HOFER TENNIS
Tip of the Week Archive
RACQUET HEAD SPEED

  A regular reader of my tennis tips, Al from Florida, asked me what is â
€œracquet head speedâ€� and do you get it. Let me first explain that in tennis, at
the moment of impact during a shot, the racquet tip or head is moving faster than
the rest of the racquet or any part of the body. So the real question is how to
maximize racquet head speed and how to control it.
   To create maximum racquet head speed we must look at the kinetic chain or
what in kineseology is called “body segmenting�. It simply means each
body segment delivers force and then transfers that force to the next segment.
   The serve motion is the shot where we see the most body segmenting. In
tennis power comes from the ground up. The legs are the 1st in the kinetic chain.
The legs bend, straighten, rotate and stop. The hips pick up the speed of the legs
by rotating forward and then stop their rotation. The shoulders take that speed
and continue to twist forward until they are stopped by the left arm (for right
handers), which comes across the body. The elbow picks up the speed and
extends until it stops, transferring all it’s momentum to the wrist. The wrist
snaps forward and upward then stops to make the racquet head whip through the
contact of the ball. You’ll see pro’s finish with their elbow up and the
racquet arm on the same side of the body it started on.
   Now let’s look at the forehand ground stroke. The legs bend, straighten
and twist forward. The legs then stop their forward rotation and extension. The
stopping of this segment increases the speed of the next body segment which is
the hips. The hips are rotating forward until they too come to a stop, accelerating
the shoulders. The shoulders are rotating forward and they too will come to a stop
with the help of the left arm (for right handers). The stopping of the shoulders
speeds up the next segment, the elbow, then the wrist, then the racquet and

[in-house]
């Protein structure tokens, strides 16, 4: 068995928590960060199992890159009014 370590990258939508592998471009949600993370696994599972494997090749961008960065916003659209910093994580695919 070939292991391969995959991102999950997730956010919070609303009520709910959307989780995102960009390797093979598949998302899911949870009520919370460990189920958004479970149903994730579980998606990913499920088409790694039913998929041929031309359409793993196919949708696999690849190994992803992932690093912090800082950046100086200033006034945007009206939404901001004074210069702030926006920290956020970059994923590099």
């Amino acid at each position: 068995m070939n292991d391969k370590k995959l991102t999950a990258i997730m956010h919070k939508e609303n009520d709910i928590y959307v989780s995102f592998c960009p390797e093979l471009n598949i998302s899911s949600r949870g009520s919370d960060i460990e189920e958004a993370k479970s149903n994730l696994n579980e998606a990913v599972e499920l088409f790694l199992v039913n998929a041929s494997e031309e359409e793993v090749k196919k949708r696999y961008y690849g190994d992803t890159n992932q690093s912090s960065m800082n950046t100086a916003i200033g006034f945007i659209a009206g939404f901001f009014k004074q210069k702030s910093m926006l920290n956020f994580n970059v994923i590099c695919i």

finally the racquet tip. The subsequent stopping of each body segment
accelerates the speed of the next segment. So if we stop the elbow from going
forward and upward, it will speed up the rolling over (pronation) of the lower arm.
When the lower arm stops, the racquet head whips up behind the ball with
tremendous topspin.
   So “racquet head speedâ€� on the forehand is usually referring to the
topspin motion of the racquet head. You’ll see pros finish a forehand swing
with their arm across their stomach and their racquet by their left hip (for right
handers). Not exactly the form tennis pro’s want to see.
   The serve motion is the shot where we see the most body segmenting. The
legs bend, straighten, rotate and stop. The hips pick up the speed of the legs by
rotating forward and then stop their rotation. The shoulders take that speed and
continue to twist forward until they are stopped as the opposite arm comes
across the body. The elbow picks up the speed and extends until it stops,
transferring all it’s momentum to the wrist. The wrist snaps forward and
upward then stops to make the racquet head whip through the contact of the ball.
   Racquet head speed means a powerful serve and super topspin on
groundstrokes. With the in today’s tennis, achieving maximum racquet head
speed, means to gain power and to control it with spin.

Doug Hofer, USPTA                          February 28, 2005
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